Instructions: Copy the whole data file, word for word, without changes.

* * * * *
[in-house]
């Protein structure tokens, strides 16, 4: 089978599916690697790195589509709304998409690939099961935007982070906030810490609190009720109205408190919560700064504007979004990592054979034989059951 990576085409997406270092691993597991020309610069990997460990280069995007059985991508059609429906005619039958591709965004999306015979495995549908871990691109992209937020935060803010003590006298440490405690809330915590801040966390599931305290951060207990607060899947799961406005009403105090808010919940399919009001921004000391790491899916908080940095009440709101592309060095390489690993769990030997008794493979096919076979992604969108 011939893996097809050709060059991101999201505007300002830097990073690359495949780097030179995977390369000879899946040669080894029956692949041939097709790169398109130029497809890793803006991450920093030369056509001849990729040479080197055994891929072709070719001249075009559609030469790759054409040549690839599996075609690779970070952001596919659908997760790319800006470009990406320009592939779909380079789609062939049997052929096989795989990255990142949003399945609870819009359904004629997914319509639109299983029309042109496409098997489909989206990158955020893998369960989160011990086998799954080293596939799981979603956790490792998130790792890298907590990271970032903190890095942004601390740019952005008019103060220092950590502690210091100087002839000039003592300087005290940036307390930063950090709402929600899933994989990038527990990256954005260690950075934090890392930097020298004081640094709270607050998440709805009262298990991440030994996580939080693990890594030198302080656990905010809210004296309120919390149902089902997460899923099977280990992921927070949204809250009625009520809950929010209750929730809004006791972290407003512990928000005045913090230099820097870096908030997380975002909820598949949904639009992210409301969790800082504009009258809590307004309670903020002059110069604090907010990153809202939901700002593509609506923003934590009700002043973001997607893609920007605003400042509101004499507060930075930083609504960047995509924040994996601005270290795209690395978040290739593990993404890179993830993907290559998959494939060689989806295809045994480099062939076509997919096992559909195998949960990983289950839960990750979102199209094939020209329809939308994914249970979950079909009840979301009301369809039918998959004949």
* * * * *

[in-house]
């Protein structure tokens, strides 16, 4: 089978599916690697790195589509709304998409690939099961935007982070906030810490609190009720109205408190919560700064504007979004990592054979034989059951 990576085409997406270092691993597991020309610069990997460990280069995007059985991508059609429906005619039958591709965004999306015979495995549908871990691109992209937020935060803010003590006298440490405690809330915590801040966390599931305290951060207990607060899947799961406005009403105090808010919940399919009001921004000391790491899916908080940095009440709101592309060095390489690993769990030997008794493979096919076979992604969108 011939893996097809050709060059991101999201505007300002830097990073690359495949780097030179995977390369000879899946040669080894029956692949041939097709790169398109130029497809890793803006991450920093030369056509001849990729040479080197055994891929072709070719001249075009559609030469790759054409040549690839599996075609690779970070952001596919659908997760790319800006470009990406320009592939779909380079789609062939049997052929096989795989990255990142949003399945609870819009359904004629997914319509639109299983029309042109496409098997489909989206990158955020893998369960989160011990086998799954080293596939799981979603956790490792998130790792890298907590990271970032903190890095942004601390740019952005008019103060220092950590502690210091100087002839000039003592300087005290940036307390930063950090709402929600899933994989990038527990990256954005260690950075934090890392930097020298004081640094709270607050998440709805009262298990991440030994996580939080693990890594030198302080656990905010809210004296309120919390149902089902997460899923099977280990992921927070949204809250009625009520809950929010209750929730809004006791972290407003512990928000005045913090230099820097870096908030997380975002909820598949949904639009992210409301969790800082504009009258809590307004309670903020002059110069604090907010990153809202939901700002593509609506923003934590009700002043973001997607893609920007605003400042509101004499507060930075930083609504960047995509924040994996601005270290795209690395978040290739593990993404890179993830993907290559998959494939060689989806295809045994480099062939076509997919096992559909195998949960990983289950839960990750979102199209094939020209329809939308994914249970979950079909009840979301009301369809039918998959004949």